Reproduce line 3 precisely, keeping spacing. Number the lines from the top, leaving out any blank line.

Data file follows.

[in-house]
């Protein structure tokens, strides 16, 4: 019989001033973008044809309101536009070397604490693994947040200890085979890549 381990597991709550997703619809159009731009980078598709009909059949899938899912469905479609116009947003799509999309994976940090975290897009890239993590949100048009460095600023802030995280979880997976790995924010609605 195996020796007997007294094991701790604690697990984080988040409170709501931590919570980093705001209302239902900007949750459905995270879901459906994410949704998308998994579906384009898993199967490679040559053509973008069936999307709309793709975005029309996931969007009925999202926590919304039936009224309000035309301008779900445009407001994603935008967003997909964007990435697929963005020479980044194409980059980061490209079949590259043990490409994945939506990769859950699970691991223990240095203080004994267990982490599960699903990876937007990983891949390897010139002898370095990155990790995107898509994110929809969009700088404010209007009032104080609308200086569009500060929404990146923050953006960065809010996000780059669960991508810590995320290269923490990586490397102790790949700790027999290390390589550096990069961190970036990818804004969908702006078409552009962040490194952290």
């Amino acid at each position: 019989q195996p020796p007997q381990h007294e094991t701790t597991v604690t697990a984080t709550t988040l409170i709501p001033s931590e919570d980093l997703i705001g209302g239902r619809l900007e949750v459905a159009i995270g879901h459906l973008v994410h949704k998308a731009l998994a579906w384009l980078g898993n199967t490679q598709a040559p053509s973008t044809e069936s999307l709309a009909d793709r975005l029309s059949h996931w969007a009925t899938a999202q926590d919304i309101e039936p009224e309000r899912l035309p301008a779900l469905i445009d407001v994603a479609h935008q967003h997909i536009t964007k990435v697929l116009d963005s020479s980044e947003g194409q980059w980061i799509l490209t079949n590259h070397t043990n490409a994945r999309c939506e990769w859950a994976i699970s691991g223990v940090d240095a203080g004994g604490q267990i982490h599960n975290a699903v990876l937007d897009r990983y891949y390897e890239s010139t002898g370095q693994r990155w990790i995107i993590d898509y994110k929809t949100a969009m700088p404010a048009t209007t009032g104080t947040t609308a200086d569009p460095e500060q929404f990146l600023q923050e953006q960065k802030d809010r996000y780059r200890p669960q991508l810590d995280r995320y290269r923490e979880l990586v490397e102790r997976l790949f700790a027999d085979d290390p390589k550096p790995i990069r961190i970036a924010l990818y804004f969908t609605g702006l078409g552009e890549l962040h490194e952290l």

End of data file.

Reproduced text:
């Amino acid at each position: 019989q195996p020796p007997q381990h007294e094991t701790t597991v604690t697990a984080t709550t988040l409170i709501p001033s931590e919570d980093l997703i705001g209302g239902r619809l900007e949750v459905a159009i995270g879901h459906l973008v994410h949704k998308a731009l998994a579906w384009l980078g898993n199967t490679q598709a040559p053509s973008t044809e069936s999307l709309a009909d793709r975005l029309s059949h996931w969007a009925t899938a999202q926590d919304i309101e039936p009224e309000r899912l035309p301008a779900l469905i445009d407001v994603a479609h935008q967003h997909i536009t964007k990435v697929l116009d963005s020479s980044e947003g194409q980059w980061i799509l490209t079949n590259h070397t043990n490409a994945r999309c939506e990769w859950a994976i699970s691991g223990v940090d240095a203080g004994g604490q267990i982490h599960n975290a699903v990876l937007d897009r990983y891949y390897e890239s010139t002898g370095q693994r990155w990790i995107i993590d898509y994110k929809t949100a969009m700088p404010a048009t209007t009032g104080t947040t609308a200086d569009p460095e500060q929404f990146l600023q923050e953006q960065k802030d809010r996000y780059r200890p669960q991508l810590d995280r995320y290269r923490e979880l990586v490397e102790r997976l790949f700790a027999d085979d290390p390589k550096p790995i990069r961190i970036a924010l990818y804004f969908t609605g702006l078409g552009e890549l962040h490194e952290l």